Reading the Silence of My Great-Grandmother: The Role of Life-Writing in Locating the Hidden Life of a Jewish Woman

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Cervini, Erica (2019) Reading the Silence of My Great-Grandmother: The Role of Life-Writing in Locating the Hidden Life of a Jewish Woman. PhD thesis, Victoria University.


Family history has become a significant cultural, academic and economic pursuit giving rise to television shows, university degrees and DNA testing. Family historians grapple with epistemological questions about the extent to which a life can ever be known to someone else – limited resources exacerbate the problem. This thesis, by creative project and exegesis, focuses on Rose Pearlman, my Great-Grandmother [1875 – 1956], and explores how the genre of life-writing contributes to our understanding of an ‘ordinary’ Jewish woman who migrated to Australia from England leaving no traditional sources such as diaries or memoirs. In so doing, this thesis makes contributions to academic and general scholarship about the extent to which knowledge resides in, and can be derived from the fragmentary, and how the researcher’s imagination - as distinct from the invention of episodes - illuminates the specificities of a Jewish woman’s life. Narrative threads in Rose Pearlman’s life are researched and developed using the genre of life-writing. This genre employs a ‘fossicking’ method which involves three actions: first, rummaging for wisps of information; second, selecting and curating an archive and third, threading together the fragments from the archive to produce narratives. Further, this thesis argues that life-writing, which has been used by biographers and some historians to tell the stories of the maginalised, can usefully be applied to family storytelling to offer important insights into lives that have previously been hidden from history. Holmes’ notion of ‘recreating the past’ has guided this approach. Within this context, this thesis contends that Rose Pearlman’s life provides important insights into the diversity of Jewish women’s lives generally, and challenges the trope of the ‘rags to riches’ Jew. In addition, it makes original contributions to the history of Jewish women in Australia during the late nineteenth and early twentieth centuries. Finally, it adds to emerging and ongoing discussions in the academy about the importance of family history in contributing evidence which may help to question and reshape established historical narratives. This thesis also has personal significance because Rose Pearlman is part of my family. Tanya Evans notes that each family’s history has the ‘potential to be part of local, national, global class and gender history’. Within this frame, Rose Pearlman’s life is afforded enduring meaning because it represents a moment in time that tells her descendants – and the wider public – about her connection to local communities and to national policies. Structurally, this thesis is divided into three parts. The first presents the preface and overall introduction to the creative project and exegesis. The second part, the creative component, is entitled ‘Yizkor for Rose: A Life Lost and Found’. The exegesis, ‘But She Didn’t Leave a Diary!’: Making Sense of Fragments of a life, forms the third and final part of this work.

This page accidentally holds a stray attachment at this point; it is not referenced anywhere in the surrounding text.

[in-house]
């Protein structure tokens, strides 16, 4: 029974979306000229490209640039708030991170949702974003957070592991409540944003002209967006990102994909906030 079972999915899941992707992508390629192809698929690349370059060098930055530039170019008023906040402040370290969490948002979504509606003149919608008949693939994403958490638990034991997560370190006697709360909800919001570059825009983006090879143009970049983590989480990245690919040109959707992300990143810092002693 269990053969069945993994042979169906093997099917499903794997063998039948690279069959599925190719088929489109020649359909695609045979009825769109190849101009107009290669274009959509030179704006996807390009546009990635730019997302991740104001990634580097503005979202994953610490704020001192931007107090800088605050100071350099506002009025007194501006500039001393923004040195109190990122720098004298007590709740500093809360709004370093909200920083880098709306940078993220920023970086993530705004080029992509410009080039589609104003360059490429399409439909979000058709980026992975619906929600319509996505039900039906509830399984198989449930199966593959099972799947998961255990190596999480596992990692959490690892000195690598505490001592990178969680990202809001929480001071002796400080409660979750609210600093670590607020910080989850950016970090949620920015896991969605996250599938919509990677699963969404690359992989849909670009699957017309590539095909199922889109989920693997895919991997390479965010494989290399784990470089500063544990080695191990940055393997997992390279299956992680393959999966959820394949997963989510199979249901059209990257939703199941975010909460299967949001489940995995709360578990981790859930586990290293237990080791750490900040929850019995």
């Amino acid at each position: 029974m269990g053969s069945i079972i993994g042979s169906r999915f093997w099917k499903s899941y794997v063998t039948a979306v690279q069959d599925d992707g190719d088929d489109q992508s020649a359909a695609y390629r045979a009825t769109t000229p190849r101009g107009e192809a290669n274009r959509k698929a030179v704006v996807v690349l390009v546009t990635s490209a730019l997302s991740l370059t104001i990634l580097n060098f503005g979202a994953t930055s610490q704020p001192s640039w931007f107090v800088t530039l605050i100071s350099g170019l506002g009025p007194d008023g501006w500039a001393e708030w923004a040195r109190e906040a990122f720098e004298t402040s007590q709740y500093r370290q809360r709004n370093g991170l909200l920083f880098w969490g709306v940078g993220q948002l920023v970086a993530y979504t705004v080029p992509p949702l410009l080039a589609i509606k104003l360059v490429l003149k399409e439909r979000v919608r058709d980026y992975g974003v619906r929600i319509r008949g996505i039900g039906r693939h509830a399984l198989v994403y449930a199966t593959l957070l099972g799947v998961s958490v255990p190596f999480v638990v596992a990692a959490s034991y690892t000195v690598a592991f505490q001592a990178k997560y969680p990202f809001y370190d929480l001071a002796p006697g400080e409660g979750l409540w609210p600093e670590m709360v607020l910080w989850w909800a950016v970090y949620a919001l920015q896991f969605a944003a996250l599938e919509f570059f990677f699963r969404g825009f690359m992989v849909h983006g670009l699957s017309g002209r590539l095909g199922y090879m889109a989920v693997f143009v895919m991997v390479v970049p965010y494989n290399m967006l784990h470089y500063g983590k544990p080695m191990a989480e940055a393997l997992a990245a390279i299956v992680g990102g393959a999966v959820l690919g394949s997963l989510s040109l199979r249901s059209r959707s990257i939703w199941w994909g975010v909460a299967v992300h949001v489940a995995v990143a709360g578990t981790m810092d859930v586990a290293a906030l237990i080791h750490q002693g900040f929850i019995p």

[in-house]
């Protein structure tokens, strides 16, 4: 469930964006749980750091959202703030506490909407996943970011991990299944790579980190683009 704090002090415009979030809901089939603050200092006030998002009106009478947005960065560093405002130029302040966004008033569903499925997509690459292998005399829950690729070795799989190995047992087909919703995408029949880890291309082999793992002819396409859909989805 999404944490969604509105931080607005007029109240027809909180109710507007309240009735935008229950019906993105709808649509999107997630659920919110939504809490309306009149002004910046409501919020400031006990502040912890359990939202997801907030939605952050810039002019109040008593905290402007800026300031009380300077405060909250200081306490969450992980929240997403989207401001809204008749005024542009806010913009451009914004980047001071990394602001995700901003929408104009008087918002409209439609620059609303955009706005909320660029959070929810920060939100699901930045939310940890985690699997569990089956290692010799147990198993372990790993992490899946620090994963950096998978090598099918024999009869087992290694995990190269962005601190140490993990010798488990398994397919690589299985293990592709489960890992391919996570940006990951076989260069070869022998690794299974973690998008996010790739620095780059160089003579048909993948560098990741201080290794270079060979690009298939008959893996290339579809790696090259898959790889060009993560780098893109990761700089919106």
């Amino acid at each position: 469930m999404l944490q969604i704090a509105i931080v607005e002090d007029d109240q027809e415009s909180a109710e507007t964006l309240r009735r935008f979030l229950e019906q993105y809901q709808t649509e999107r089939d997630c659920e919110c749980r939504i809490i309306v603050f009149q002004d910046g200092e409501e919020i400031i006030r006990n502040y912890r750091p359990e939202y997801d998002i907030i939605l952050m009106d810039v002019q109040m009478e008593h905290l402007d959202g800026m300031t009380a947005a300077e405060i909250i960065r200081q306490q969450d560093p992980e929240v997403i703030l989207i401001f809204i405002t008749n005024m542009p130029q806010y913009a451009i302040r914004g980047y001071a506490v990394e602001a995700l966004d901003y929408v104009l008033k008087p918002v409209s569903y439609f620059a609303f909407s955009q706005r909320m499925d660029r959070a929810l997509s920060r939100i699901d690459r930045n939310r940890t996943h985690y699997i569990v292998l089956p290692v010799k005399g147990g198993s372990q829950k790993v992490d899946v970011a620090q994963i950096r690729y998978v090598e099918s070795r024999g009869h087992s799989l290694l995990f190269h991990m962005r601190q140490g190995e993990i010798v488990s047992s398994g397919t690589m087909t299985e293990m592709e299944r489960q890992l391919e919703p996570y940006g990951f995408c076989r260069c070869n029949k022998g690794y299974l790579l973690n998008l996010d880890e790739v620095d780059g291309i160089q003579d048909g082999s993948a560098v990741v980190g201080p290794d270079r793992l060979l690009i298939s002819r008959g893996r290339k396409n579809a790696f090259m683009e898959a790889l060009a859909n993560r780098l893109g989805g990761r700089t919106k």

Item type Thesis (PhD thesis)
Subjects Historical > FOR Classification > 1904 Performing Arts and Creative Writing
Historical > FOR Classification > 2103 Historical Studies
Current > Division/Research > Institute for Sustainable Industries and Liveable Cities
Keywords Rose Pearlman; life-writing; Jewish; women; Australia; Victoria; family history; family narratives; creative project; exegesis; fossicking
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